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Welding

A new era

By Lynn Stanley

Above: Pemamek’s Nozzle Welding technology uses built-in lasers to scan groove geometry in the workpieces to automatically create robotic welding programs that adapt to varying groove layers by continuously welding the grooves until a solid bond is formed.

Automated welding and production solutions boost productivity and cost efficiencies while creating a safer work environment

January 2022 - About 314,000 new welding professionals will be needed by 2024, and an average of 78,500 welding jobs will need to be filled annually over the next two years, according to an American Welding Society report. “The shortage of welders is a global challenge that can be solved in part with robotics,” says Michael Bell, director of sales for Pemamek LLC. The family-owned company designs and manufactures automated welding and production solutions for industries that range from shipbuilding, power generation and wind energy to process equipment and general fabrication.

“Custom robots have jump-started a new era in welding automation,” says Bell. “A well-designed robotic welding cell means higher productivity and cost efficiencies. It strengthens a fabricator’s competitive position in the marketplace. And it addresses another priority in the welding world—workplace safety. Robots can work in challenging environments and low temperatures with zero rest time.”

PEMA robotic welding packages—which include column and booms, welding positioners, rollerbeds and assembly stations— allow manufacturers to adapt production processes for greater flexibility and throughput increases. For example, the robot “reads” the weld at the start of a job and creates a program while it is welding. This capability significantly increases the arc-on ratio. With the majority of programming functions automated, manual work steps are eliminated. Typically, one robot can replace three to five welders, allowing a company to reassign its human talent to more high-value tasks.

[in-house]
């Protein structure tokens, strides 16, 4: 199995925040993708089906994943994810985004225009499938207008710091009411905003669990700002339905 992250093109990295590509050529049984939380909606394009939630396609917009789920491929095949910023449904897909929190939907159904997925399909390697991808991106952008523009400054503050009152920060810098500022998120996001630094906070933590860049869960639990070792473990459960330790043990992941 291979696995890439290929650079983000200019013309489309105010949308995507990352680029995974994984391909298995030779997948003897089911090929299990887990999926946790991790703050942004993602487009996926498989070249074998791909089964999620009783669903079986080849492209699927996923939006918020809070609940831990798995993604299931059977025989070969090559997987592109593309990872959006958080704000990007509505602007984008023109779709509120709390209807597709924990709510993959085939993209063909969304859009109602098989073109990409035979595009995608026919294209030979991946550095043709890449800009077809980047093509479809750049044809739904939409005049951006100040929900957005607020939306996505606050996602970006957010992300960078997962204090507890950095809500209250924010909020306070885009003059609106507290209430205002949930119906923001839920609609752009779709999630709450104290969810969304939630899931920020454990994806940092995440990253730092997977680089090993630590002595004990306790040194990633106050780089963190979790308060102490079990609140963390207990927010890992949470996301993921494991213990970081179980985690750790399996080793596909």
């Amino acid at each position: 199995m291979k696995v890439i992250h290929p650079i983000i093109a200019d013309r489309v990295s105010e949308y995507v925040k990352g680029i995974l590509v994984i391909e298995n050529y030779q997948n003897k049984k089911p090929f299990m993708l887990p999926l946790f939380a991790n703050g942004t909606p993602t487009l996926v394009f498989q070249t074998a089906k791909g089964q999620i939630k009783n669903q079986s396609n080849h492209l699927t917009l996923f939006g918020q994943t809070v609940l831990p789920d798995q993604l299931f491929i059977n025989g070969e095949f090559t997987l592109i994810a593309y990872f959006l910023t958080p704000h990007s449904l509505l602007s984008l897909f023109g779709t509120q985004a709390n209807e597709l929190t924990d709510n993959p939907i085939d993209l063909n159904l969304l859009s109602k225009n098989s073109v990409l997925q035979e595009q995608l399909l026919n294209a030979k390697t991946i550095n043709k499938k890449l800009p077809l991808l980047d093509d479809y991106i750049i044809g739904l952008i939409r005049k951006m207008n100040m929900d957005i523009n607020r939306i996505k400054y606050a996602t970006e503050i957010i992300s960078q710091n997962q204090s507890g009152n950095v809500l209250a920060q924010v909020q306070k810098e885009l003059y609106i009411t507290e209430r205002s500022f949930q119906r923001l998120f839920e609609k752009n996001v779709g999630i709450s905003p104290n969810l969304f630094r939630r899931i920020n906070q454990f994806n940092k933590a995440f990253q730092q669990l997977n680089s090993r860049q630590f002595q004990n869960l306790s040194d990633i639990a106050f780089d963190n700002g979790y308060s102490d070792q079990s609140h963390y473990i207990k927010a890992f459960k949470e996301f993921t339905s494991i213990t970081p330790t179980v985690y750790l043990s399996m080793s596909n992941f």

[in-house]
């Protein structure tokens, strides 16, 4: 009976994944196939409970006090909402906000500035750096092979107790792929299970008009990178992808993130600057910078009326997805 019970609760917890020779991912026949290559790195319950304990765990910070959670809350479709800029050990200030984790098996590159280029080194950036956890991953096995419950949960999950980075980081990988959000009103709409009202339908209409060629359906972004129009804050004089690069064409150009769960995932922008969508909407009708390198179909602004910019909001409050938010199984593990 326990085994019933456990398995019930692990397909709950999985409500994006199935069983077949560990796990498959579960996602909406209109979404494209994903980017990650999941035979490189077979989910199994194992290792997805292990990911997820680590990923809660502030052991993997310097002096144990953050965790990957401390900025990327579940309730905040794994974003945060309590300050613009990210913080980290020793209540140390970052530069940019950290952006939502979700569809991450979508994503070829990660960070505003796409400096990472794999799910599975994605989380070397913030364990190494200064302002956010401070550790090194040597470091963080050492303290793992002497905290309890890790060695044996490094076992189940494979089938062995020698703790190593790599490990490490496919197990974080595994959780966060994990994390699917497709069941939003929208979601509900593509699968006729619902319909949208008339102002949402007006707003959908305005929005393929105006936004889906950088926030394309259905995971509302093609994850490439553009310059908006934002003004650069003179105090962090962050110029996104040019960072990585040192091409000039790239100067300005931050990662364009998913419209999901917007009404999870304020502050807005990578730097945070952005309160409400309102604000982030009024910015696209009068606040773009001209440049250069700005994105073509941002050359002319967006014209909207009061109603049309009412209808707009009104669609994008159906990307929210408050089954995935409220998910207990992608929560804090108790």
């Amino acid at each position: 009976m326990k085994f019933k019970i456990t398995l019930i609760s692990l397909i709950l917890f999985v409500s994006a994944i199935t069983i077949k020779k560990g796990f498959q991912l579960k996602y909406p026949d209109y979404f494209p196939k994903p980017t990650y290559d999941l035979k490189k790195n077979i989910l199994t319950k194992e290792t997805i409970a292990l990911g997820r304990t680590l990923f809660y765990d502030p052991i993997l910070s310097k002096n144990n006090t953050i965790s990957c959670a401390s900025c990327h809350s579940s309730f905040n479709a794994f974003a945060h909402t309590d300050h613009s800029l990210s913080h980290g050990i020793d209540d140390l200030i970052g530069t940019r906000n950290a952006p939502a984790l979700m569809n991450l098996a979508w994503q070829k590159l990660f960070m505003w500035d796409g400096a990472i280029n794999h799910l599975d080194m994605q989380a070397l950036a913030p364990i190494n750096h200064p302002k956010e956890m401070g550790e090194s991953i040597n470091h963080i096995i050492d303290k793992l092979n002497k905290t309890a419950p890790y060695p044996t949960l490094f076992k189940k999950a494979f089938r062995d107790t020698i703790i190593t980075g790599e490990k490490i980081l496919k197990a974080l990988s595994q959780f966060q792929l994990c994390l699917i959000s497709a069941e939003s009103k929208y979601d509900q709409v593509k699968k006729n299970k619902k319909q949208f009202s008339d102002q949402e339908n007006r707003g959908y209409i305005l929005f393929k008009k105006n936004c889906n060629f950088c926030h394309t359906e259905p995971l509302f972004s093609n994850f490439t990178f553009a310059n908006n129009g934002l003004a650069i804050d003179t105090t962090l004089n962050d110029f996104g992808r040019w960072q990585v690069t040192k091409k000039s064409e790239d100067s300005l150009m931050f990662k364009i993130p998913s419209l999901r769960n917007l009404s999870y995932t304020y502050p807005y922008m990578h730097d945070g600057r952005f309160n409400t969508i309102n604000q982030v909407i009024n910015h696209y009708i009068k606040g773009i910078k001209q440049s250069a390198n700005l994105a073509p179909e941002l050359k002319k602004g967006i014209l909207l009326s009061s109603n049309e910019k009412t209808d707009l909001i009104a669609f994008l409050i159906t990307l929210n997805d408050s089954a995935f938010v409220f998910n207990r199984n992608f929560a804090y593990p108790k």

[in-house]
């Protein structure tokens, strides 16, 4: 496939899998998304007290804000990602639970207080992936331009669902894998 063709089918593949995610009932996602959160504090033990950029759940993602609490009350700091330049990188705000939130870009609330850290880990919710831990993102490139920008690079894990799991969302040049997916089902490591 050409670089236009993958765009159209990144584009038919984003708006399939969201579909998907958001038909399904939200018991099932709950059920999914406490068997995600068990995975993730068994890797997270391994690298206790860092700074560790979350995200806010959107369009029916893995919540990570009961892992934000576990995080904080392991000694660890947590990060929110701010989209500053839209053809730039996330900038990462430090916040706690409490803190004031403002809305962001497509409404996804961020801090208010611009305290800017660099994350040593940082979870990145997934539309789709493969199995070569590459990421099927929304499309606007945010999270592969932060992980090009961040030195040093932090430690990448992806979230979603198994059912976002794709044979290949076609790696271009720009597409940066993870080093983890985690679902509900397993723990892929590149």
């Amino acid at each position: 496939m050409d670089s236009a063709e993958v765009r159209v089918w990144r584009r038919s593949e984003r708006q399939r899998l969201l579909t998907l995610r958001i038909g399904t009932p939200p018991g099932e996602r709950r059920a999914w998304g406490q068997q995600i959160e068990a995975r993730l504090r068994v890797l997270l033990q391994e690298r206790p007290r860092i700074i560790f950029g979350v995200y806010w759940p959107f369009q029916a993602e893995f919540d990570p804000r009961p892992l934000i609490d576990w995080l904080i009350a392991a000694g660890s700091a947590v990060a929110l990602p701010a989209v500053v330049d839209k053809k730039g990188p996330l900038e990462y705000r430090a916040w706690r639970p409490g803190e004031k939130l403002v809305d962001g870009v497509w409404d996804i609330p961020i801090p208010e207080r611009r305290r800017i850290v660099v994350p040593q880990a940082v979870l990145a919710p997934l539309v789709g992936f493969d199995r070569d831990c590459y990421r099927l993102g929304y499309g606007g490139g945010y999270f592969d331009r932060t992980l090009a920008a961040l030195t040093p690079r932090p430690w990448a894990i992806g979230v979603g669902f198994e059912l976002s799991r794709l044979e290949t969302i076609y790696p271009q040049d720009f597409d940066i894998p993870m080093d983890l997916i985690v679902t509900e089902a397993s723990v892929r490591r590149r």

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The PEMA WeldControl 300 product family is designed to save hours during automated welding processes via its three modules: OFFLINE, CREATE and SCAN.

Improvise

Pemamek’s ability to develop welding solutions for heavy metal fabrications was tested when it had to make abrupt adjustments to service customers over the last two years. “The pandemic impacted our progress in the U.S. from the standpoint that manufacturing shut down,” says Bell. “I was the sales guy that lived in the air. I was in Las Vegas when the country started shutting down. It’s Vegas, but suddenly the streets are empty. At that point, we needed to pivot and rethink things.”

Bell says he went home and bought the biggest truck he could find—a Chevrolet Silverado HD 2500 model. “It paid off in spades,” he says. “That first year I drove 100,000 miles back and forth across the country meeting with anyone who would talk to me. We did whatever it took to see people and keep the manufacturing train running.”

“For the last 24 months, we’ve done nothing but plant seeds,” he continues. “That investment is beginning to bear fruit.”

Pemamek’s defense contracts for battleships, aircraft carriers and submarines remained active during the shutdown, but the time spent on the road visiting people—often outdoors for social distancing—gave Bell time to reflect.